Definition of Donation-Based Crowdfunding
Donation-based crowdfunding is a way to source money for a project by asking a large number of contributors to individually donate a small amount to it. In return, the backers may receive token rewards that increase in prestige as the size of the donation increases. For the smallest sums, however, the funder may receive nothing at all.
Sometimes referred to as rewards crowdfunding, the tokens for donations may include pre-sales of an item to be produced with funds raised. Donation-based crowdfunding can also be used in an effort to raise funds for charitable causes.
Because this sort of crowdfunding is predicated on donations, funders do not obtain any ownership or rights to the project – nor do they become creditors to the project.
- Donation-based crowdfunding is a way of raising money by asking a large group of people to donate.
- Donation levels can be set with associated perks or rewards.
- Donation-based crowdfunding is different from loans or equity, in that there is no promise to repay or ownership stake.
How Donation-Based Crowdfunding Works
If an entrepreneur or inventor has a great idea for a new product or service, crowdfunding offers an alternative way to raise money, as opposed to traditional methods of bank or private loans or by offering equity shares. Through donation-based crowdfunding, the entrepreneur can pre-sell their product to a large number of backers who each donate a relatively small sum toward the project. To encourage higher donation amounts, the entrepreneur may also offer token rewards of increasing value or significance, while retaining full ownership of the project or company being funded.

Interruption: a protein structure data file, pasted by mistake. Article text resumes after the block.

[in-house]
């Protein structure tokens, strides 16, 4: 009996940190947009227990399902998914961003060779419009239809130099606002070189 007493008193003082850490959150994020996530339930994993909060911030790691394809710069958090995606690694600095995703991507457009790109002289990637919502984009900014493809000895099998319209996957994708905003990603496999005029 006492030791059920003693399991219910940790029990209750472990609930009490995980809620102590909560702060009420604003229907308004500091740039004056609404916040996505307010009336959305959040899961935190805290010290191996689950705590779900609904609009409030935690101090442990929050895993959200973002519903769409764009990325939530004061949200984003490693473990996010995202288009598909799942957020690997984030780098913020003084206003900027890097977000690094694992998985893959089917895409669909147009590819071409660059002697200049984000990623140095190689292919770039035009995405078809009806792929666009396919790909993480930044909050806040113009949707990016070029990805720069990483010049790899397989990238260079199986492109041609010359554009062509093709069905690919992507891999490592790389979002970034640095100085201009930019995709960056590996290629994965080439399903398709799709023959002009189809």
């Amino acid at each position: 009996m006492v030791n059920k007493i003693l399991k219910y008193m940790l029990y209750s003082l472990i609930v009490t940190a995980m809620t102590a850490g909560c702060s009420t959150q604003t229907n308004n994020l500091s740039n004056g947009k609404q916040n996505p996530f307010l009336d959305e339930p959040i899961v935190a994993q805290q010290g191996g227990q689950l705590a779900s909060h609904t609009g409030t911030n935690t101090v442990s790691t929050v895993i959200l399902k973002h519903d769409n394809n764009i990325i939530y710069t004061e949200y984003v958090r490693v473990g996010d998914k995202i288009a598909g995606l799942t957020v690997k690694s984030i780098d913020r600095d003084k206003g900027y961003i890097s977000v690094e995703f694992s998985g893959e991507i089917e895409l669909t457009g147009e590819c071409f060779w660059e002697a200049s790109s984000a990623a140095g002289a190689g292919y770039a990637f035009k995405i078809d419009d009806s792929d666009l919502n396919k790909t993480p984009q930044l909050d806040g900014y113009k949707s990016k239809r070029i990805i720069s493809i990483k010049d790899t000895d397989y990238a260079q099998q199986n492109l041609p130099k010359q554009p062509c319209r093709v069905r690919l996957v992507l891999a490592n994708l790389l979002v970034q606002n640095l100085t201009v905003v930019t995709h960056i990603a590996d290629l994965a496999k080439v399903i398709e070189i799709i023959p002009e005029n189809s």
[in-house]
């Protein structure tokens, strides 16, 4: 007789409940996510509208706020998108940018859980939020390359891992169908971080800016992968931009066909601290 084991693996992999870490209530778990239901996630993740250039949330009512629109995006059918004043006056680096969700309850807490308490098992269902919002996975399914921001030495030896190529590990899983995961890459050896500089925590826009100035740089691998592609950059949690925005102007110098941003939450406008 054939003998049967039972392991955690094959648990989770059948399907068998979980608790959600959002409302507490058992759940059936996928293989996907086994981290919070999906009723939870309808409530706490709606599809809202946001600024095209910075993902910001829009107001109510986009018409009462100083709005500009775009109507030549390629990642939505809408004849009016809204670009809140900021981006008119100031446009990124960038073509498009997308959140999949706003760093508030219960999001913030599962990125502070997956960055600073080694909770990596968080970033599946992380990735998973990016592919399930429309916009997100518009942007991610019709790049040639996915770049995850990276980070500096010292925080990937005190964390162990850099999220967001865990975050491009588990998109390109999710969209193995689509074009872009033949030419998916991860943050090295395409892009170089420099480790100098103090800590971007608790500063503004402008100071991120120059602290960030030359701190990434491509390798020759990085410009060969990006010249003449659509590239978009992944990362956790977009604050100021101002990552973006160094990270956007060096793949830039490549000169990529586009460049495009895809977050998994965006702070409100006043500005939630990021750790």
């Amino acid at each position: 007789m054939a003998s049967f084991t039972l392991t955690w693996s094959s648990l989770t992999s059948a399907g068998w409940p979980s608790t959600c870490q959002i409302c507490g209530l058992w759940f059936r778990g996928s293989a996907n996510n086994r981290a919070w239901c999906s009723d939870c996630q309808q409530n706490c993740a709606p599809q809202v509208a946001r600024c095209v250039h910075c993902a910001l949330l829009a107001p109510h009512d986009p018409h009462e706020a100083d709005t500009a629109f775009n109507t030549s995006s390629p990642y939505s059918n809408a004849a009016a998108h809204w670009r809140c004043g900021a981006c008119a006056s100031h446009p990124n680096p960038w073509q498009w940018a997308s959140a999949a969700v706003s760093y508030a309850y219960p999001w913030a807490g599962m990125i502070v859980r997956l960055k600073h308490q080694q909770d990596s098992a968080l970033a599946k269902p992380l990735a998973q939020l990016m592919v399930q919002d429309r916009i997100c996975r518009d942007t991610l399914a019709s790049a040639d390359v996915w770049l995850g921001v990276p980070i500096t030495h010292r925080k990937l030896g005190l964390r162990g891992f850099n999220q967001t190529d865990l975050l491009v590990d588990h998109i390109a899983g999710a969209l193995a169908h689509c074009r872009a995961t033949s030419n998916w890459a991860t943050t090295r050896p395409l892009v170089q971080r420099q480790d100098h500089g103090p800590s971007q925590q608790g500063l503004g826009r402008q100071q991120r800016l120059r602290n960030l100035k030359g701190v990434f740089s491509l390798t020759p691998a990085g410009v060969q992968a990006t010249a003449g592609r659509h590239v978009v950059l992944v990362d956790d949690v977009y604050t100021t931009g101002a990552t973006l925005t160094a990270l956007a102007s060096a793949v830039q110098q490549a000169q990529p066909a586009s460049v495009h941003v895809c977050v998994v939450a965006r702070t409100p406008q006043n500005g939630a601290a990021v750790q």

Examples of donation-based crowdfunding platforms include Kickstarter, Indiegogo, CrowdFunder, and RocketHub. Donation-based crowdfunding platforms aimed at fund-raising for charitable causes include GoFundMe, YouCaring.com, GiveForward, and FirstGiving. Typically, these services take a 5%-10% fee of all donations.
Different Uses for Crowdfunding
Charities might look to crowdfunding as a means to gather support for relief efforts or causes the organization is championing. For example, disaster relief charities may seek funds to aid in the search, rescue, recovery, and treatment of individuals affected by devastating storms or earthquakes. There may be campaigns for specific needs such as funding the transport of food and clothing to the disaster area. The donations may be sought to support the construction of temporary shelters or the procurement of medical supplies. Crowdfunding might also be used to pay for the reconstruction of infrastructure and utilities that would not otherwise be covered by government disaster funds.
At its root, donation-based crowdfunding can be seen as comparable to microfinancing. The requirements of securing money are not as stringent as using a financial institution and the amount of funding being sought may be smaller than the minimum loan or credit amount that is available from a bank or traditional investors. It is not unheard of, however, for the final amount raised through such a platform to far exceed the initial goal that was sought. There have also been instances of large crowdfunded campaigns that never delivered on promised tokens or products.